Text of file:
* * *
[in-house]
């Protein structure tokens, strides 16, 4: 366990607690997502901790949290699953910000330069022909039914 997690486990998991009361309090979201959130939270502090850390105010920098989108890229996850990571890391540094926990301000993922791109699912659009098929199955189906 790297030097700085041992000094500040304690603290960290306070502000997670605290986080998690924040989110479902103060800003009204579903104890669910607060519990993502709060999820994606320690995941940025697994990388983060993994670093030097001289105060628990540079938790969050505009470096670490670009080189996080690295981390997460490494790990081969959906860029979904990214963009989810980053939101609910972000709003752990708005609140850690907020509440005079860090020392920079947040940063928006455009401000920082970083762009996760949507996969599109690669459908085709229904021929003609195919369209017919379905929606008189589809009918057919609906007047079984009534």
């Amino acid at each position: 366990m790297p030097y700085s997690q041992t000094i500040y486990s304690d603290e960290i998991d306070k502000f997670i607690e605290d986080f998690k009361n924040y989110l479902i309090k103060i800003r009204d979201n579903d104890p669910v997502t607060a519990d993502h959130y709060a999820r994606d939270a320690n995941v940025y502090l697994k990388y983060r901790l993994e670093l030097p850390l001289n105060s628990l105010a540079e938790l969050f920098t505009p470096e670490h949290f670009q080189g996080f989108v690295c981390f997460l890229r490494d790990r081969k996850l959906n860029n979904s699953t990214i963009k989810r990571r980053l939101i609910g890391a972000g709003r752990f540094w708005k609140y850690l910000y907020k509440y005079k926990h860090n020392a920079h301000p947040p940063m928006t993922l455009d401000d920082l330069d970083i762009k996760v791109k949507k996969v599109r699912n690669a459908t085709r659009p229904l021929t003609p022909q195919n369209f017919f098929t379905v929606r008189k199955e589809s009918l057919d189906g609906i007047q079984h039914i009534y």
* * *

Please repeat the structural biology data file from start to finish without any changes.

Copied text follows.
[in-house]
């Protein structure tokens, strides 16, 4: 366990607690997502901790949290699953910000330069022909039914 997690486990998991009361309090979201959130939270502090850390105010920098989108890229996850990571890391540094926990301000993922791109699912659009098929199955189906 790297030097700085041992000094500040304690603290960290306070502000997670605290986080998690924040989110479902103060800003009204579903104890669910607060519990993502709060999820994606320690995941940025697994990388983060993994670093030097001289105060628990540079938790969050505009470096670490670009080189996080690295981390997460490494790990081969959906860029979904990214963009989810980053939101609910972000709003752990708005609140850690907020509440005079860090020392920079947040940063928006455009401000920082970083762009996760949507996969599109690669459908085709229904021929003609195919369209017919379905929606008189589809009918057919609906007047079984009534």
């Amino acid at each position: 366990m790297p030097y700085s997690q041992t000094i500040y486990s304690d603290e960290i998991d306070k502000f997670i607690e605290d986080f998690k009361n924040y989110l479902i309090k103060i800003r009204d979201n579903d104890p669910v997502t607060a519990d993502h959130y709060a999820r994606d939270a320690n995941v940025y502090l697994k990388y983060r901790l993994e670093l030097p850390l001289n105060s628990l105010a540079e938790l969050f920098t505009p470096e670490h949290f670009q080189g996080f989108v690295c981390f997460l890229r490494d790990r081969k996850l959906n860029n979904s699953t990214i963009k989810r990571r980053l939101i609910g890391a972000g709003r752990f540094w708005k609140y850690l910000y907020k509440y005079k926990h860090n020392a920079h301000p947040p940063m928006t993922l455009d401000d920082l330069d970083i762009k996760v791109k949507k996969v599109r699912n690669a459908t085709r659009p229904l021929t003609p022909q195919n369209f017919f098929t379905v929606r008189k199955e589809s009918l057919d189906g609906i007047q079984h039914i009534y």